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Blessing in Disguise: Japan Quake Gives Nissan a Good Excuse for Leaf Delays

The production disruptions caused by the Japanese earthquake and tsunami might be "almost a blessing" for Nissan, which before the disaster was having trouble delivering its Leaf electric cars on its announced schedule, says analyst Sam Jaffe of IDC Energy Insights.

Indeed, Nissan was already lowering 2011 production expectations before the earthquake. It set out to get 20,000 U.S. reservation holders, and was bowled over by how quickly it actually got them. That created a waiting list of people who want their cars now, and felt they're owed a good explanation for why they can't get their hands on keys. The company didn't bring natural disaster down on itself, but the fact of it has certainly quieted the howling mobs.

Jaffe said that if Nissan is losing money on every car sold, as he suspects, it might be better off not cranking them out too quickly. It's still going to deliver vehicles, but maybe the Japanese factory doesn't have to run 24/7.

Leaf production shuts down
This isn't to say that the earthquake hasn't caused major damage, or that Nissan isn't working to get its factories back up. Production of the Leaf electric car and its battery pack reportedly resumed March 24, but now that plant is going back offline. Nissan announced Wednesday that production at the Oppama facility that produces its Leaf will be "suspended" all of next week. Operation levels for all its plants, it said, will "still be limited" because of parts delivery problems.

Nissan is behind schedule, but nobody is pointing fingers right now. The company has a stated goal of selling 25,000 Leafs in the U.S. in 2011 (and 50,000 worldwide). So far, though, it has delivered 5,000 Leafs worldwide, including some to Europe, and 1,500 cars are either in transit or recently arrived by boat in California.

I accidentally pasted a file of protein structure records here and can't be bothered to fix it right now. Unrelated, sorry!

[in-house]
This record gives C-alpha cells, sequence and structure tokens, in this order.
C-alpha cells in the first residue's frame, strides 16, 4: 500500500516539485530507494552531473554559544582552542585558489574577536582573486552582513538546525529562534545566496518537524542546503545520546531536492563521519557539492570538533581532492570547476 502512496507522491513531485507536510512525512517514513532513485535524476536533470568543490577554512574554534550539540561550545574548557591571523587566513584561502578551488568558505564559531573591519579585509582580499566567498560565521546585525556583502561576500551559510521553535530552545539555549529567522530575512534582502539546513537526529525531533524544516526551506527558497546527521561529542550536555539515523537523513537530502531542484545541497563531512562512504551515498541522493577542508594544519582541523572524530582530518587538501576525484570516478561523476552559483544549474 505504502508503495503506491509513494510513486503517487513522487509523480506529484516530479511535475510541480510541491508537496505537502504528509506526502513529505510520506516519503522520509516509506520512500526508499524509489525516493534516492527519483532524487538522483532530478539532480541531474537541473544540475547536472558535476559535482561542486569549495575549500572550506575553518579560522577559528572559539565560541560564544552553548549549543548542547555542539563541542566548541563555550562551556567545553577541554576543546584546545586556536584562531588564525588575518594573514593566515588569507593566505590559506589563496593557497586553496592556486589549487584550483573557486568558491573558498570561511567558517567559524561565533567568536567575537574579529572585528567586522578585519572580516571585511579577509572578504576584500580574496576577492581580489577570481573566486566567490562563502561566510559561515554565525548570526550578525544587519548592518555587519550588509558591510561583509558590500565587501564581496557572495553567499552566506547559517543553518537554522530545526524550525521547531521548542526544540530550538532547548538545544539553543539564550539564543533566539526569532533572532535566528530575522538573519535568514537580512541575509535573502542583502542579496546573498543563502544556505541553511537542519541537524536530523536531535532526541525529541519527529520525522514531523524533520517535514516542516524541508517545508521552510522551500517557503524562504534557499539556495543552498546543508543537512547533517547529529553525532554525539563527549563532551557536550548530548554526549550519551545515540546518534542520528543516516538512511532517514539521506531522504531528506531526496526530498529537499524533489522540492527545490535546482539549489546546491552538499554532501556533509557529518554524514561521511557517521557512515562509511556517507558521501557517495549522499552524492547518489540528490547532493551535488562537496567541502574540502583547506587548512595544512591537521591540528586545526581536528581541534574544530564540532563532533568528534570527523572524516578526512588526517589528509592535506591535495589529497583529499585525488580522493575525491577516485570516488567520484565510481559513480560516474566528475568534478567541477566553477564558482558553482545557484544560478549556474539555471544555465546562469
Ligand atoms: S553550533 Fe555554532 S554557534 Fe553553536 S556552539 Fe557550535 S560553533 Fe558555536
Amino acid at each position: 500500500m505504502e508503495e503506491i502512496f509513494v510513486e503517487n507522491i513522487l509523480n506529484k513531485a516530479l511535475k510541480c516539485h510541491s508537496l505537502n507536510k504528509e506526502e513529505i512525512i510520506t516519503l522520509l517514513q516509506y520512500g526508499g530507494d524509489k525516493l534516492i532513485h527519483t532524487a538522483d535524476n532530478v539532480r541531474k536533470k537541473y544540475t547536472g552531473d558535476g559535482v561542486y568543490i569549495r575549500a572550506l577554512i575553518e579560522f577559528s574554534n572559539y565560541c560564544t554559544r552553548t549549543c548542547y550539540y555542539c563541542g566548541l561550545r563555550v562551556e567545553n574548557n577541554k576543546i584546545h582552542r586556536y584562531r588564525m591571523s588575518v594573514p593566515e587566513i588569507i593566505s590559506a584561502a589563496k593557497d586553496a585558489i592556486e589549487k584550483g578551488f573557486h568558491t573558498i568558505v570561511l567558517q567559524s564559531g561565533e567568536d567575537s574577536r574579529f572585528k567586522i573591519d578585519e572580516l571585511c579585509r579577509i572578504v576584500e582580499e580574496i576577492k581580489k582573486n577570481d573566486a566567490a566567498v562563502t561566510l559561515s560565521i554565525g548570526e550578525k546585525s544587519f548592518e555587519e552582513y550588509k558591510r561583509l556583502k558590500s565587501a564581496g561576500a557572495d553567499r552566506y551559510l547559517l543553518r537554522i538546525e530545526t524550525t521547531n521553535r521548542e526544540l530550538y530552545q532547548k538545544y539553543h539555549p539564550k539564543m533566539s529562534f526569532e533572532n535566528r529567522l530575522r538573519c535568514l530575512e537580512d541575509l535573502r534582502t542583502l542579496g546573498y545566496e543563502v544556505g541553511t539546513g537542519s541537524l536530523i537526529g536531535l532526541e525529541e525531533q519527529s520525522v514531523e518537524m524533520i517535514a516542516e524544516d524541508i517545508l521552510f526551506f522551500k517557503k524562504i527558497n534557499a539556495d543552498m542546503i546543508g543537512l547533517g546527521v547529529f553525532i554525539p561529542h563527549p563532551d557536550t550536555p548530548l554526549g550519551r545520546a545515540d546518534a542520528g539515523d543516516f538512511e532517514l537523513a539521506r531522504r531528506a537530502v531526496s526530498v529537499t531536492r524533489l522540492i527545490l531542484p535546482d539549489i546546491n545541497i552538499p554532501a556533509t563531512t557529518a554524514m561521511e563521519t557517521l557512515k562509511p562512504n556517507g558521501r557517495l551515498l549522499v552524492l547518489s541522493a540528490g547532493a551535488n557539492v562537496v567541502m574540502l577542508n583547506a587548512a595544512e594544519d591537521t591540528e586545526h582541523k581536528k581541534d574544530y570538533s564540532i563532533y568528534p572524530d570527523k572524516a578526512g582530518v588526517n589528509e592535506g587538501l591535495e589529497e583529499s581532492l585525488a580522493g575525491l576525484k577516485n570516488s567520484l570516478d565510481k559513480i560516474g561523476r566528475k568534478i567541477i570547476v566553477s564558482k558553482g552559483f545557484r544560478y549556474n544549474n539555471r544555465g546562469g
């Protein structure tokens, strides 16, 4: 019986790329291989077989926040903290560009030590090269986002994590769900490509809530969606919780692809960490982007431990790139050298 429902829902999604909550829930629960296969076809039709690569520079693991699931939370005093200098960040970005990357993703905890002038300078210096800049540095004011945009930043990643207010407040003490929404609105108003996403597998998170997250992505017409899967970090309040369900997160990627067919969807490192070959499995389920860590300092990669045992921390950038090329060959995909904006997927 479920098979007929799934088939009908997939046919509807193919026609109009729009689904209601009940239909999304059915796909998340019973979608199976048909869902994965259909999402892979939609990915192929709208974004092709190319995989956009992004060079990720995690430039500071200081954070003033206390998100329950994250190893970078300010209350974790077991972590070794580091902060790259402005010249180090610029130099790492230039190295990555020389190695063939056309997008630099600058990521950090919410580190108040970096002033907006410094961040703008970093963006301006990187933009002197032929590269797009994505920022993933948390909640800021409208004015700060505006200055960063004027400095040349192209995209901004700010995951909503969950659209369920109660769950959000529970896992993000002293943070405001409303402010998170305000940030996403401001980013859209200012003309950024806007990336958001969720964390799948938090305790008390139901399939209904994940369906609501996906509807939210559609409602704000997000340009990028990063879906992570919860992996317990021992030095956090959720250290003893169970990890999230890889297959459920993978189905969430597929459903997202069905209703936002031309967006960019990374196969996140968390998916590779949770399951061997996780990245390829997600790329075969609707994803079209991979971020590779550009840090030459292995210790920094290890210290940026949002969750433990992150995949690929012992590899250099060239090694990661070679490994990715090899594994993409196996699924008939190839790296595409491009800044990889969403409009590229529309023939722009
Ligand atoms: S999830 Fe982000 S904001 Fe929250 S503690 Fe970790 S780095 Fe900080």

Going slow... even before the earthquake
Nissan, however, had been backing away from the 25,000 figure, or from a commitment to satisfy those 20,000 reservations this year. Nissan's Brian Carolin told The Detroit News in February, before the earthquake, "I think 20,000 will be too high [for 2011]. You just have to make this launch absolutely perfect. It's not a numbers game."

According to Jaffe:

Nissan has clearly been having trouble delivering Leafs at the rate they promised. It's hard to judge on just the first few months, but it was really slow -- they were barely able to get a few cars out the door. And now they have a very good excuse -- an act of God. The earthquake is not a good thing for Nissan, but it has helped their corporate message somewhat.
The earthquake gives the company an unassailable reason to delay delivery of a very in-demand car. As I reported, the shortage is causing some Leaf price gouging, and one Nissan dealer was offered $70,000 for his car. Further delays are sure to aggravate the reservation holders, who will just have to be patient as the Leaf rollout proceeds at its own pace.

But perhaps the Department of Energy should revise its roadmap for a million electric cars by 2015 -- it still shows 25,000 Leafs in 2011.


Photo: Flickr/Rutger Middendorp
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